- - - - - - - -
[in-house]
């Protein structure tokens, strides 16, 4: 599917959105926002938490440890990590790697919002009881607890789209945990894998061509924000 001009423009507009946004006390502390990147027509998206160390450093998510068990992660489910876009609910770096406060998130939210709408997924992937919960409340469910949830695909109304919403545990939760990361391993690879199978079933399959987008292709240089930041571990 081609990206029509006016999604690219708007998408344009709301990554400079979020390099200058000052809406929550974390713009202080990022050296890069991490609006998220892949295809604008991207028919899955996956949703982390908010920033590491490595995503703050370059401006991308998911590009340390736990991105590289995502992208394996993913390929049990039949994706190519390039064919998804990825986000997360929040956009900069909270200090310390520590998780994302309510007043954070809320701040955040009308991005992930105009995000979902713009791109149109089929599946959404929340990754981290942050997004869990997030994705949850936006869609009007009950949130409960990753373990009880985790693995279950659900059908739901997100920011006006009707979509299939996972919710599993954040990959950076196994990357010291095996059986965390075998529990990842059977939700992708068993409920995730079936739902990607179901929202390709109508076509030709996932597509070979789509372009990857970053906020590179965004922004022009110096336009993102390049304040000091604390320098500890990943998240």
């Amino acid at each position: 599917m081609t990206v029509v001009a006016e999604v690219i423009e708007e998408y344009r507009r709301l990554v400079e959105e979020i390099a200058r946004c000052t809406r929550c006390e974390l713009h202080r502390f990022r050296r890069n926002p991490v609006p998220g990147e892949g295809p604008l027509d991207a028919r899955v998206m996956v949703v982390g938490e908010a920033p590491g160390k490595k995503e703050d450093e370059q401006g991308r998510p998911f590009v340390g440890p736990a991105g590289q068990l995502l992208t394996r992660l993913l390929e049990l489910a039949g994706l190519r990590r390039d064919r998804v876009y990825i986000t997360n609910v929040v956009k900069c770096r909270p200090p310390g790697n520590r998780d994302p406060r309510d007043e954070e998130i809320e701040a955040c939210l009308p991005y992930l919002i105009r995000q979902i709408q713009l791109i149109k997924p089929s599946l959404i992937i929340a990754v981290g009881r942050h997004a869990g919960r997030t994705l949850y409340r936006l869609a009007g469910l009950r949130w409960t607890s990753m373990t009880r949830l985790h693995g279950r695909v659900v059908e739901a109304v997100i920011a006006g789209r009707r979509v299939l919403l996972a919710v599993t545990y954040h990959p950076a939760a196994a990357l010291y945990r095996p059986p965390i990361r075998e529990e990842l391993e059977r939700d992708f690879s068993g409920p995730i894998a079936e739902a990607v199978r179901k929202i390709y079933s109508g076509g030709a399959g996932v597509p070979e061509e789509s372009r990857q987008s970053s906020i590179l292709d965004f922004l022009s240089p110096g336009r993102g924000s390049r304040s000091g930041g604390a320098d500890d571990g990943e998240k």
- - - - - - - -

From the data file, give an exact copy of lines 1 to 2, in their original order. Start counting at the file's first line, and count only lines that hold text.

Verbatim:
[in-house]
């Protein structure tokens, strides 16, 4: 599917959105926002938490440890990590790697919002009881607890789209945990894998061509924000 001009423009507009946004006390502390990147027509998206160390450093998510068990992660489910876009609910770096406060998130939210709408997924992937919960409340469910949830695909109304919403545990939760990361391993690879199978079933399959987008292709240089930041571990 081609990206029509006016999604690219708007998408344009709301990554400079979020390099200058000052809406929550974390713009202080990022050296890069991490609006998220892949295809604008991207028919899955996956949703982390908010920033590491490595995503703050370059401006991308998911590009340390736990991105590289995502992208394996993913390929049990039949994706190519390039064919998804990825986000997360929040956009900069909270200090310390520590998780994302309510007043954070809320701040955040009308991005992930105009995000979902713009791109149109089929599946959404929340990754981290942050997004869990997030994705949850936006869609009007009950949130409960990753373990009880985790693995279950659900059908739901997100920011006006009707979509299939996972919710599993954040990959950076196994990357010291095996059986965390075998529990990842059977939700992708068993409920995730079936739902990607179901929202390709109508076509030709996932597509070979789509372009990857970053906020590179965004922004022009110096336009993102390049304040000091604390320098500890990943998240």